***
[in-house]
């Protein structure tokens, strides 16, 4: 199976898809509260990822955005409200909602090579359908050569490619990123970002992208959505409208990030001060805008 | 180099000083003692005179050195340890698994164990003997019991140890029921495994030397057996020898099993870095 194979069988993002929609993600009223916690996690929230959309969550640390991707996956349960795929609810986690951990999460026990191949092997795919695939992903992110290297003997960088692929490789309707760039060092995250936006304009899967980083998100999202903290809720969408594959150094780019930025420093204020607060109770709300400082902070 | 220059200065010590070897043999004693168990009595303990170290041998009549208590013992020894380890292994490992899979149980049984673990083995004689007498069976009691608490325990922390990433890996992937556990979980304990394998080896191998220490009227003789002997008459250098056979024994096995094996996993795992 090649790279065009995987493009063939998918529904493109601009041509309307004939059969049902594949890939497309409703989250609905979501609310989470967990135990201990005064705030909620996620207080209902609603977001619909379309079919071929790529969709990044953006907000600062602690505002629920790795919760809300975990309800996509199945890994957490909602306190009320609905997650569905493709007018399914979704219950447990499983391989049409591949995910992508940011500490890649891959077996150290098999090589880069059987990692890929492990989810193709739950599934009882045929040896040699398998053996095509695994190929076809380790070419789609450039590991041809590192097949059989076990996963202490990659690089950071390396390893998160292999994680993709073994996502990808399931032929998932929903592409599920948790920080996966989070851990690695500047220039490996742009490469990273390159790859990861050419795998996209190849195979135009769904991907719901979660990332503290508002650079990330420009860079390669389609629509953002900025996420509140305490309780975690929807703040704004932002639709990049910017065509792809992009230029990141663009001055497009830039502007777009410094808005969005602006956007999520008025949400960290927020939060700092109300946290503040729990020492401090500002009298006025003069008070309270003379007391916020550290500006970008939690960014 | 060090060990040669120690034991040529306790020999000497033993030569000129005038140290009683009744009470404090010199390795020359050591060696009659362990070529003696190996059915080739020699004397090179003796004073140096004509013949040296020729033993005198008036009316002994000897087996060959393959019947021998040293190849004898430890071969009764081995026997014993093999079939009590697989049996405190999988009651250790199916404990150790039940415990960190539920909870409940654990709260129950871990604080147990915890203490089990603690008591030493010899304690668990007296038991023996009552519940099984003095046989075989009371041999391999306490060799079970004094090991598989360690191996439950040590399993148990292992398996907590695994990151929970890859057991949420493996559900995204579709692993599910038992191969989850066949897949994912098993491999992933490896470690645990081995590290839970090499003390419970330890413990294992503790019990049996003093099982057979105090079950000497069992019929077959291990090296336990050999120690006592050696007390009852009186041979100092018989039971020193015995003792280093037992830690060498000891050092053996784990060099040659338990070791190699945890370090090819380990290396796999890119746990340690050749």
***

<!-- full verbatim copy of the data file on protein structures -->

[in-house]
């Protein structure tokens, strides 16, 4: 199976898809509260990822955005409200909602090579359908050569490619990123970002992208959505409208990030001060805008 | 180099000083003692005179050195340890698994164990003997019991140890029921495994030397057996020898099993870095 194979069988993002929609993600009223916690996690929230959309969550640390991707996956349960795929609810986690951990999460026990191949092997795919695939992903992110290297003997960088692929490789309707760039060092995250936006304009899967980083998100999202903290809720969408594959150094780019930025420093204020607060109770709300400082902070 | 220059200065010590070897043999004693168990009595303990170290041998009549208590013992020894380890292994490992899979149980049984673990083995004689007498069976009691608490325990922390990433890996992937556990979980304990394998080896191998220490009227003789002997008459250098056979024994096995094996996993795992 090649790279065009995987493009063939998918529904493109601009041509309307004939059969049902594949890939497309409703989250609905979501609310989470967990135990201990005064705030909620996620207080209902609603977001619909379309079919071929790529969709990044953006907000600062602690505002629920790795919760809300975990309800996509199945890994957490909602306190009320609905997650569905493709007018399914979704219950447990499983391989049409591949995910992508940011500490890649891959077996150290098999090589880069059987990692890929492990989810193709739950599934009882045929040896040699398998053996095509695994190929076809380790070419789609450039590991041809590192097949059989076990996963202490990659690089950071390396390893998160292999994680993709073994996502990808399931032929998932929903592409599920948790920080996966989070851990690695500047220039490996742009490469990273390159790859990861050419795998996209190849195979135009769904991907719901979660990332503290508002650079990330420009860079390669389609629509953002900025996420509140305490309780975690929807703040704004932002639709990049910017065509792809992009230029990141663009001055497009830039502007777009410094808005969005602006956007999520008025949400960290927020939060700092109300946290503040729990020492401090500002009298006025003069008070309270003379007391916020550290500006970008939690960014 | 060090060990040669120690034991040529306790020999000497033993030569000129005038140290009683009744009470404090010199390795020359050591060696009659362990070529003696190996059915080739020699004397090179003796004073140096004509013949040296020729033993005198008036009316002994000897087996060959393959019947021998040293190849004898430890071969009764081995026997014993093999079939009590697989049996405190999988009651250790199916404990150790039940415990960190539920909870409940654990709260129950871990604080147990915890203490089990603690008591030493010899304690668990007296038991023996009552519940099984003095046989075989009371041999391999306490060799079970004094090991598989360690191996439950040590399993148990292992398996907590695994990151929970890859057991949420493996559900995204579709692993599910038992191969989850066949897949994912098993491999992933490896470690645990081995590290839970090499003390419970330890413990294992503790019990049996003093099982057979105090079950000497069992019929077959291990090296336990050999120690006592050696007390009852009186041979100092018989039971020193015995003792280093037992830690060498000891050092053996784990060099040659338990070791190699945890370090090819380990290396796999890119746990340690050749």